Worship of Athaya
In the hidden kingdoms and among the Haaru, Ahi the Trickster is known as a male deity who often pokes fun at other gods and spirits. Among the hidden cities this is seen as dangerous and anarchistic behaviour, meaning that whilst not persecuted openly his followers are shunned and unwelcome. The Haaru see his intentions as more benign, a way of pricking egos and promoting common sense. Ahi in their legends has a particular soft spot for underdogs, and will help them in their goals to prove a point to the other spirits.
Tychios was the Old Agryan name for a god that oversaw good fortune. As a very minor deity, not much is currently known of them, and in the modern period they are more commonly understood by their Peredan worship. A few dedicated charities have Athaya as their patron, as well as more than a few hospices.
Athaya is the patron goddess of the Peredan nation, their hope for forgiveness for the wrongs of their ancestors. Depicted as a beautiful young woman in blue or green robes, holding a blue rose, they oversee the healing and mercy needed to rebuild a worthwhile nation.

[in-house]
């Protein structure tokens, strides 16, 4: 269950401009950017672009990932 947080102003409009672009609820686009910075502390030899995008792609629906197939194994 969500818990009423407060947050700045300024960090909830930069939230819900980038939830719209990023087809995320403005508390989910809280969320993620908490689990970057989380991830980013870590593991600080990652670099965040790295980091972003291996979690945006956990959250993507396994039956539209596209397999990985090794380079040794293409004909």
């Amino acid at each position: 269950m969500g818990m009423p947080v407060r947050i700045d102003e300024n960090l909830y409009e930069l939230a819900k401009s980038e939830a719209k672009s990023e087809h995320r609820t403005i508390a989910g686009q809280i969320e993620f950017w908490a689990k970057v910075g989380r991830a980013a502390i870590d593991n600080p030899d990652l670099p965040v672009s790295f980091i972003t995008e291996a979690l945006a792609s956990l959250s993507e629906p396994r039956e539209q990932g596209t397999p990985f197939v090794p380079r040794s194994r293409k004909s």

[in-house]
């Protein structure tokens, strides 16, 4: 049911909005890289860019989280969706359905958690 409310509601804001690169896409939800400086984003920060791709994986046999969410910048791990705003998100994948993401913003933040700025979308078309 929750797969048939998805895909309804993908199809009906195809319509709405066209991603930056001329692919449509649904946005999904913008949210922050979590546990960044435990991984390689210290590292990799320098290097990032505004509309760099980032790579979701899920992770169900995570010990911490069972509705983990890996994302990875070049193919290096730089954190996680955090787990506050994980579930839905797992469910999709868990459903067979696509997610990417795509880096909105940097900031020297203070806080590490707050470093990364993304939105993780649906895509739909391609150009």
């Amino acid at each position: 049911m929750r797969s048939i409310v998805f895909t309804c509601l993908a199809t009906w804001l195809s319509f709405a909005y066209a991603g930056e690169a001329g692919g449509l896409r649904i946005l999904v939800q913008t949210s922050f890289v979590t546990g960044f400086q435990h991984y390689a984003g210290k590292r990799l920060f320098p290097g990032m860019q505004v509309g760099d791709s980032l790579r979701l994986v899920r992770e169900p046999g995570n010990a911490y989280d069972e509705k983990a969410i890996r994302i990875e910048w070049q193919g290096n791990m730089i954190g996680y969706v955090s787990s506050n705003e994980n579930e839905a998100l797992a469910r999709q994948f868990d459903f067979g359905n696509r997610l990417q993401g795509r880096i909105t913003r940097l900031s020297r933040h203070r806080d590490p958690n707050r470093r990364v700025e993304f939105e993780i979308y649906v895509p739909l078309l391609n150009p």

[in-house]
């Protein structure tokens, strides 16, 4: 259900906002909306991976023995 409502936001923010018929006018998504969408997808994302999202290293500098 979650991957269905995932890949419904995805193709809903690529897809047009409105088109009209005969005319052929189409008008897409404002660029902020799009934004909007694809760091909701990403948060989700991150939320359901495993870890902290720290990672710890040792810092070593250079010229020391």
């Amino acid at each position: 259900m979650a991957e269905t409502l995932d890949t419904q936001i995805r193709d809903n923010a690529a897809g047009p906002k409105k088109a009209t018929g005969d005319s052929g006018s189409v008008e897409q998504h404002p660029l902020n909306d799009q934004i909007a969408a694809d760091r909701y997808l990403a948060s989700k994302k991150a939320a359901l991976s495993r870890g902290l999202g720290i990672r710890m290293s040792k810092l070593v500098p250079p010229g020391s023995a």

Empire of Steel and Stone
Vaetta, goddess of hope and prosperity, formerly occupied the place in the pantheon of the pre-Imperial dwarven kingdoms that Brynn sja Brenna holds now. The Shadow War put paid to that, and nowadays worship of her is discouraged.
Athaya is a minor deity in Calandor and closely linked with the Attuned. Efforts have been made by elven missionaries and Farhaven and the ports of Corrin to bring the Warped into the fold as well, but the traditional secularism of Agryos runs too deeply for much to be accomplished.
Athaya (or Orvendr, or Ahi) is an important goddess in the Lost Lands, particularly the less savoury ports and the more desperate homesteads. While there is little in the way of formal worship, it is an area of great interest to Athayan priests due to the turmoil associated with it.
Athaya is no more or less well regarded than Aurvandil among the orcs, and any followers of her would be a rare exception.
Orvendr is a popular god among the Valmar. The name itself comes from a Valmari term for lefthandedness, also meaning tricky, odd or cunning. Whilst the name is different the god themself bears close resemblance to Ahi of Anaturu, perhaps due to Valmari trade with the south. Orvendr is more openly benevolent and less anarchistic though, a bringer of good fortune and good health.